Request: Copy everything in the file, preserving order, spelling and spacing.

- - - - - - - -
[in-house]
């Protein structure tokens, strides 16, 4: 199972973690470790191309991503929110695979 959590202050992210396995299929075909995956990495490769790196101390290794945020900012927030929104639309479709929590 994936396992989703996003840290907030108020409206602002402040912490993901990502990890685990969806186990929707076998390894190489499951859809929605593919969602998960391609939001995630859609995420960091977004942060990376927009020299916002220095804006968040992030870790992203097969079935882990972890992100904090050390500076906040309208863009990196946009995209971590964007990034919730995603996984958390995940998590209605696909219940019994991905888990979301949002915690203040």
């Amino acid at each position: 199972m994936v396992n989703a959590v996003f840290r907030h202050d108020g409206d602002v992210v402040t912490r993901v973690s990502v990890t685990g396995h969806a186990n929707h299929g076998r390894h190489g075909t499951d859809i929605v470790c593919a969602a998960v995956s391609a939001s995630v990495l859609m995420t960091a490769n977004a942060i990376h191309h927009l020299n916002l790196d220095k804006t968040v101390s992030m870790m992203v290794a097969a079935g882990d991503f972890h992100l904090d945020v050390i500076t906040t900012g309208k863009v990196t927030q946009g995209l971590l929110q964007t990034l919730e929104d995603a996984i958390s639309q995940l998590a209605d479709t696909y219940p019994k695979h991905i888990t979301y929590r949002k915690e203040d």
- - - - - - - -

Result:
[in-house]
């Protein structure tokens, strides 16, 4: 199972973690470790191309991503929110695979 959590202050992210396995299929075909995956990495490769790196101390290794945020900012927030929104639309479709929590 994936396992989703996003840290907030108020409206602002402040912490993901990502990890685990969806186990929707076998390894190489499951859809929605593919969602998960391609939001995630859609995420960091977004942060990376927009020299916002220095804006968040992030870790992203097969079935882990972890992100904090050390500076906040309208863009990196946009995209971590964007990034919730995603996984958390995940998590209605696909219940019994991905888990979301949002915690203040």
């Amino acid at each position: 199972m994936v396992n989703a959590v996003f840290r907030h202050d108020g409206d602002v992210v402040t912490r993901v973690s990502v990890t685990g396995h969806a186990n929707h299929g076998r390894h190489g075909t499951d859809i929605v470790c593919a969602a998960v995956s391609a939001s995630v990495l859609m995420t960091a490769n977004a942060i990376h191309h927009l020299n916002l790196d220095k804006t968040v101390s992030m870790m992203v290794a097969a079935g882990d991503f972890h992100l904090d945020v050390i500076t906040t900012g309208k863009v990196t927030q946009g995209l971590l929110q964007t990034l919730e929104d995603a996984i958390s639309q995940l998590a209605d479709t696909y219940p019994k695979h991905i888990t979301y929590r949002k915690e203040d």